Lucy has never seemed distressed by going to the vet but she’s always very pleased to be home. She often comes and cuddles up with me if possible though. I don’t know if she feels in need of affection, if she was trying to get rid of the unfamiliar smell of the vet, or whatever but it was very cute.
We weren’t confident about the support bubble rules going into the second lockdown so one of my other parents (who we’re in a support bubble with) came over for the evening and we hung out, had dinner, and watched some TV together. It was really nice and I think we all needed it.
Throughout the afternoon and evening, I’d been working on a personal essay to go out as part of the campaign for my recent single, ‘Honest,’ and I finished it at around eleven. I could barely keep my eyes open by that point but I thought it was at the very least decent, as did my Mum when she proofed it for me – I’ve had much more positive feedback since, which has been good for my confidence as I was feeling quite insecure about it. But anyway, given how tired I was, I decided to leave it as it was and have another look at it in the morning before sending it off.
I’d been doing my best not to think about the US election all day, avoiding social media as much as possible, but when I went to bed, all the anxiety rushed in. I was so terrified of Trump getting in again; I was almost overwhelmed by the dread of waking up to that as the result. As hard as I tried, I couldn’t relax enough to sleep and ended up taking both my anti-anxiety medication and a sleeping pill.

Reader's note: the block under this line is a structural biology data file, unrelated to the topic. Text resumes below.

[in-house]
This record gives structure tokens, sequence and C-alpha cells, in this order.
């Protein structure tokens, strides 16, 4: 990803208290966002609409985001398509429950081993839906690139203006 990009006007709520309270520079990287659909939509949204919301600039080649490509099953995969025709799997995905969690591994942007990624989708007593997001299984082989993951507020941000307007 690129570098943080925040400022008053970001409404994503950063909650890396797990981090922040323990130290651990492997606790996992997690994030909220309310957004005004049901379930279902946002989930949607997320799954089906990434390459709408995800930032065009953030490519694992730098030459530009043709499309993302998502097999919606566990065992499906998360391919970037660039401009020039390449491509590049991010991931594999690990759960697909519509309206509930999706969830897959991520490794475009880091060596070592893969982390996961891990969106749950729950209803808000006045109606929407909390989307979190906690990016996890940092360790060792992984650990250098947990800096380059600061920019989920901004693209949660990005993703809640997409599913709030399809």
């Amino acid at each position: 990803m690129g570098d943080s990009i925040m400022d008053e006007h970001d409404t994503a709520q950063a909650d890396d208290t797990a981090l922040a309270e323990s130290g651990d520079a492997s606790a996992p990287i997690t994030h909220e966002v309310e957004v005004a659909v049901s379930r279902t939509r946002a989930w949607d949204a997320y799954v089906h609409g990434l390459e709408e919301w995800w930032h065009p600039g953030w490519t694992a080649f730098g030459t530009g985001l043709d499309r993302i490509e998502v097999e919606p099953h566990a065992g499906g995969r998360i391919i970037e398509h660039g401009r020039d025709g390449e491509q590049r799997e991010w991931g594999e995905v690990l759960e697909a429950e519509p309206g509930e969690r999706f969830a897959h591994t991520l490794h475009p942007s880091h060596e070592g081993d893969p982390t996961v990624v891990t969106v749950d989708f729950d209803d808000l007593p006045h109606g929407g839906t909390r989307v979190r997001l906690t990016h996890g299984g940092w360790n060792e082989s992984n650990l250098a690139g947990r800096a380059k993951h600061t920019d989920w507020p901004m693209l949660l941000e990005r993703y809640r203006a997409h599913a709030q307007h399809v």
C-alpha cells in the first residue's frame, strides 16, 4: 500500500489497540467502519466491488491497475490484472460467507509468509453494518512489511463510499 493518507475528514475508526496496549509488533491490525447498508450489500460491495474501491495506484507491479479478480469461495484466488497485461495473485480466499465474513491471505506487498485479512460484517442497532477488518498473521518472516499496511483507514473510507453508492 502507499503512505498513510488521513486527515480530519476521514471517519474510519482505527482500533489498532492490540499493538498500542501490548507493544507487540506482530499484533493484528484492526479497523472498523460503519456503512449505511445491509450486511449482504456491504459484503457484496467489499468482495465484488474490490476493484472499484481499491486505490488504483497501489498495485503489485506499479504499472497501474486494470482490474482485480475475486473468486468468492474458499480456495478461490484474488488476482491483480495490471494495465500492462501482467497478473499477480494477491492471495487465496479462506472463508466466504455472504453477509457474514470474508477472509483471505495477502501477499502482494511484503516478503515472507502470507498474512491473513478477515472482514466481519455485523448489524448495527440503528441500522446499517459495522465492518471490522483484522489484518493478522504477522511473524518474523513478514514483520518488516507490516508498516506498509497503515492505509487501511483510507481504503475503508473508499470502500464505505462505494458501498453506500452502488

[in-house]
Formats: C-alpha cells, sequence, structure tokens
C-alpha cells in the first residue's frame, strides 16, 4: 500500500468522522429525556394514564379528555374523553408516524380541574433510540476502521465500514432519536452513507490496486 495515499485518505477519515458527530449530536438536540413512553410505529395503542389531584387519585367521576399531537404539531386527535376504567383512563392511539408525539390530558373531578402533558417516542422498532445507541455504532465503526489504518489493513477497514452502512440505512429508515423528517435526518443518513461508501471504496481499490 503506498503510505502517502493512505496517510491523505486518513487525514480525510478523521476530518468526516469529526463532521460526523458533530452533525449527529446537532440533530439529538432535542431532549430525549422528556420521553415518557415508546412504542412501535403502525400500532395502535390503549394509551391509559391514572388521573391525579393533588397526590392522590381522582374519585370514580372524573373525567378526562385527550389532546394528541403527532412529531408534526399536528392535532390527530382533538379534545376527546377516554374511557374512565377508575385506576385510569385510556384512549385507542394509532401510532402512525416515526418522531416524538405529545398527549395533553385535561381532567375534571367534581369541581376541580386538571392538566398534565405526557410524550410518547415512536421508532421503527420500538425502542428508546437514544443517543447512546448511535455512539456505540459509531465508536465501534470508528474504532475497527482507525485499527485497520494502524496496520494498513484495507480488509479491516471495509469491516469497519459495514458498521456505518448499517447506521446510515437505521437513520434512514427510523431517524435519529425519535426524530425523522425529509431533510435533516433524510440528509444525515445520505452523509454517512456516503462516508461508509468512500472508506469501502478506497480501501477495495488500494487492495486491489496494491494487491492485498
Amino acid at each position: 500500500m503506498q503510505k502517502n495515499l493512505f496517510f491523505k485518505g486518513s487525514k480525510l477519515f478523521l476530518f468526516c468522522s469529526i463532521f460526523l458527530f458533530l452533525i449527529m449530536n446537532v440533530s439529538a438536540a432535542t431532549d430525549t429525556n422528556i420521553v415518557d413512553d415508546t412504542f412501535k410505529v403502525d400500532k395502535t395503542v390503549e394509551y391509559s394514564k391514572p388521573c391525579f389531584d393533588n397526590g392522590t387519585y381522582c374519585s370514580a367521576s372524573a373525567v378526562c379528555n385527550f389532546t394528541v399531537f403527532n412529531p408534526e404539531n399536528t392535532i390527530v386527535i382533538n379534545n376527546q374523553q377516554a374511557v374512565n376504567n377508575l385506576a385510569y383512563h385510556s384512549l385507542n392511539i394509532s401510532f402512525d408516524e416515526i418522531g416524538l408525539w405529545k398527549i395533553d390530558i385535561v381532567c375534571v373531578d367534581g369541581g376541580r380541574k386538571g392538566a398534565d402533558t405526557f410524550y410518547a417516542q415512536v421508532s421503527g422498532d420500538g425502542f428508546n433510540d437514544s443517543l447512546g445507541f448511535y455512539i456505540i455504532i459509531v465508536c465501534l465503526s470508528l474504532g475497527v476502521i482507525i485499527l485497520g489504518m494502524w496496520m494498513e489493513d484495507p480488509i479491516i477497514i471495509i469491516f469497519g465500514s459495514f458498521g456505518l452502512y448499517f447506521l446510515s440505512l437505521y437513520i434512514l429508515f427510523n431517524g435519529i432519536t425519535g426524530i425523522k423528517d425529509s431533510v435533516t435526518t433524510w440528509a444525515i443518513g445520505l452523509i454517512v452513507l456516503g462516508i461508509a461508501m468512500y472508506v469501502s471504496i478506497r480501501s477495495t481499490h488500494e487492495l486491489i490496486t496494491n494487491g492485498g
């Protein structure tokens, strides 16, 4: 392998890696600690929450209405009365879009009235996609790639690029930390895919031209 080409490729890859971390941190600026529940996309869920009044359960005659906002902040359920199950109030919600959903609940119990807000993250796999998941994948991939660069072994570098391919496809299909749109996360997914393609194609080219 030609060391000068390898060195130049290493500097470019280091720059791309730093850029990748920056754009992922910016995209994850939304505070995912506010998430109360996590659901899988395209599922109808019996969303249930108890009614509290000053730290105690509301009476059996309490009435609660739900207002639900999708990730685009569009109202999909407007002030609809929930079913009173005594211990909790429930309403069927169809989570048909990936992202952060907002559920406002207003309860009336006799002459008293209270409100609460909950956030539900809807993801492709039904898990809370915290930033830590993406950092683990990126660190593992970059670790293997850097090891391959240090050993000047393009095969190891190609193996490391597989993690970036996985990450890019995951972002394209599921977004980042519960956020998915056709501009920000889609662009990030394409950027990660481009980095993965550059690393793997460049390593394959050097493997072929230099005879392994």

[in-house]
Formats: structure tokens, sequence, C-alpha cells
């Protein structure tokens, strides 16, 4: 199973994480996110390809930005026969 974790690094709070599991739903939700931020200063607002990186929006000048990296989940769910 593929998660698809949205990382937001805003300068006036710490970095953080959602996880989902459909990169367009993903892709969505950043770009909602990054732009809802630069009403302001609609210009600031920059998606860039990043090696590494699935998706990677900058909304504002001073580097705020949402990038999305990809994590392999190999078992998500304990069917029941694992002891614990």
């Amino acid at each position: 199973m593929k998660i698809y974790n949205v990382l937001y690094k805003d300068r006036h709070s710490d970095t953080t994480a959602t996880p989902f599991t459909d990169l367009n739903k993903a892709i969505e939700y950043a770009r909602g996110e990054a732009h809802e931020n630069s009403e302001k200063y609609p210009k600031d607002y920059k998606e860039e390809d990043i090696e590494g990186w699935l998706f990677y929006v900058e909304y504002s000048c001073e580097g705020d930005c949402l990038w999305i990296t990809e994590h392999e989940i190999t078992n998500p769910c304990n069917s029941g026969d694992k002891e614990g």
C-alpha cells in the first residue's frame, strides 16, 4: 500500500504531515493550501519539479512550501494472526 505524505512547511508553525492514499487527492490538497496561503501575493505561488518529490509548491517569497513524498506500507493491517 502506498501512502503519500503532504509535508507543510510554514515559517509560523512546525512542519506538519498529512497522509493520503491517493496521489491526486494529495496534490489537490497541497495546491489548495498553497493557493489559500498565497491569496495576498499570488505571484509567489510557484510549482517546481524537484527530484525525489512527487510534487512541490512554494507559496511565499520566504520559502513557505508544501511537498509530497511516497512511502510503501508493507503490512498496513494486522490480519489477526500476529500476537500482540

While I think we all felt that it was unlikely we’d wake up to an official result, it was nonetheless tough to wake up and see that it still wasn’t over. But worse, was that it could still go either way when I checked the news first thing. I saw this meme making the rounds on social media and it felt very relevant; I’m pretty sure that this was how my face looked.